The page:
Heretofore, various jaw assemblies have been available which provide interchangability among top jaws so that the top jaws may be randomly assembled with the master jaws on a chuck without remachining while still maintaining concentricity. However, such jaw assemblies generally employ complex mounting mechanism and are usually costly to produce. Further, such interchangeable jaw assemblies often employ spring biasing mechanisms for urging reference surfaces on the master and top jaws into coengagement and often fail to provide the degree of reliability and chucking concentricity desired.

Accordingly, it is the general aim of the present invention to provide an improved interchangeable type quick-change jaw assembly of simple durable construction wherein a single fastener which releasably secures a top jaw to a master jaw also functions to provide a positive sustained biasing force of substantial magnitude for urging reference surfaces on the jaws into and maintaining the surfaces in coengagement to assure precise top jaw and master jaw alignment.

SUMMARY OF THE INVENTION

In accordance with the present invention a quick change jaw assembly includes a master jaw and a top jaw having coengaging reference surfaces and retaining means for releasably securing the jaws in assembled relation to each other and continuously exerting resilient biasing force on one of the jaws urging the reference surfaces toward and into coengagement with each other. The retaining means includes a jaw retaining fastener having an axially elongated shank and an axially elongated resilient pin carried by one of the jaws and engaged with an associated portion of the retaining fastener shank.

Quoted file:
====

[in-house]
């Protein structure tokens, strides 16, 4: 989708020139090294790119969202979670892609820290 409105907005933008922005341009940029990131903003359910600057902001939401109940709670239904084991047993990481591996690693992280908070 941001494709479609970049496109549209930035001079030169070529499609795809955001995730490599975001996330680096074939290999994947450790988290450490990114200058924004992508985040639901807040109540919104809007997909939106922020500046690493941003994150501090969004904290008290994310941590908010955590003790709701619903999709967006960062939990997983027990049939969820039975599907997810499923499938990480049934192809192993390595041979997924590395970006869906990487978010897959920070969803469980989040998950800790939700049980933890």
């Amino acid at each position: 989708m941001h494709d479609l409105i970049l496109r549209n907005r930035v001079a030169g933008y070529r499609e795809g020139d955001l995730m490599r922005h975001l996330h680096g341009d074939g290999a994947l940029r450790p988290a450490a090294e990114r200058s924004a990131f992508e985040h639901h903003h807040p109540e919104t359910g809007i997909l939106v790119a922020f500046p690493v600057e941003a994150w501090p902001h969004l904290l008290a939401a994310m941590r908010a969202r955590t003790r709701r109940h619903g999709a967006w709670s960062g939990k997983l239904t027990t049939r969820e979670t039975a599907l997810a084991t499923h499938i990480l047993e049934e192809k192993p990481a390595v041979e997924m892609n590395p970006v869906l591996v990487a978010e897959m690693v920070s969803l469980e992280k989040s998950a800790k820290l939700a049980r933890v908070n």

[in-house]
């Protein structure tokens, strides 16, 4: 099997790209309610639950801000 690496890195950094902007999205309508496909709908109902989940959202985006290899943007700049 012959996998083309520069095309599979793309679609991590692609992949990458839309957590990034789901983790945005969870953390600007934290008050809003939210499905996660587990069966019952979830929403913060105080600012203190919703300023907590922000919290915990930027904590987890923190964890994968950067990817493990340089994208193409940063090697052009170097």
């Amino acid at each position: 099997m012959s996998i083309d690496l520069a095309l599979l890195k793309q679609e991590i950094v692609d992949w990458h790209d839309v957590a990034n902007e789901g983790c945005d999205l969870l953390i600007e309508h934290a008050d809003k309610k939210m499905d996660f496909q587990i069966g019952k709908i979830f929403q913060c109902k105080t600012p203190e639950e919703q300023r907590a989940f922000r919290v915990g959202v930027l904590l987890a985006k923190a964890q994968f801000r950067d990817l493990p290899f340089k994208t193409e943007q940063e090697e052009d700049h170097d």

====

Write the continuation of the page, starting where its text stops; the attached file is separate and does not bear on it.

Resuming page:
BRIEF DESCRIPTION OF THE DRAWINGS

FIG. 1 is a fragmentary perspective view of a machine tool chuck having jaw assemblies embodying the present invention and shown with a top jaw removed.

FIG. 2 is a somewhat enlarged front elevational view of the chuck.

FIG. 3 is a side elevational view of the chuck shown partially in section taken generally along the line 3--3 of FIG. 2.

FIG. 4 is a fragmentary sectional view taken along the line 4--4 of FIG. 3.

FIG. 5 is a somewhat further enlarged fragmentary sectional view of the chuck as shown in FIG. 3.

FIG. 6 is a rear elevational view of a top jaw shown with a roll pin positioned therein.

FIG. 7 is a sectional view taken along the line 7--7 of FIG. 6.

FIG. 8 is a front elevational view of the chuck shown with the top jaws removed.

FIG. 9 is a fragmentary sectional view similar to FIG. 3 but shows another embodiment of the invention.

FIG. 10 is a fragmentary sectional view taken along the line 10--10 of FIG. 9.

FIG. 11 is a rear elevational view of the top jaw shown in FIGS. 9 and 10.

FIG. 12 is a fragmentary perspective view of another chuck embodying the present invention shown with a top jaw removed.

FIG. 13 is a somewhat enlarged fragmentary side elevational view of the chuck of FIG. 12 shown with one of the jaw assemblies in partial axial section.

FIG. 14 is similar to FIG. 13 but shows another embodiment of the invention.

FIG. 15 is a rear elevational view of the top jaw shown in FIG. 14.

FIG. 16 is similar to FIG. 14 but shows still another embodiment of the invention.

FIG. 17 is a rear elevational view of the top jaw shown in FIG. 16.

FIG. 18 is a sectional view taken along the line 18, 18 of FIG. 17.

DETAILED DESCRIPTION OF PREFERRED EMBODIMENTS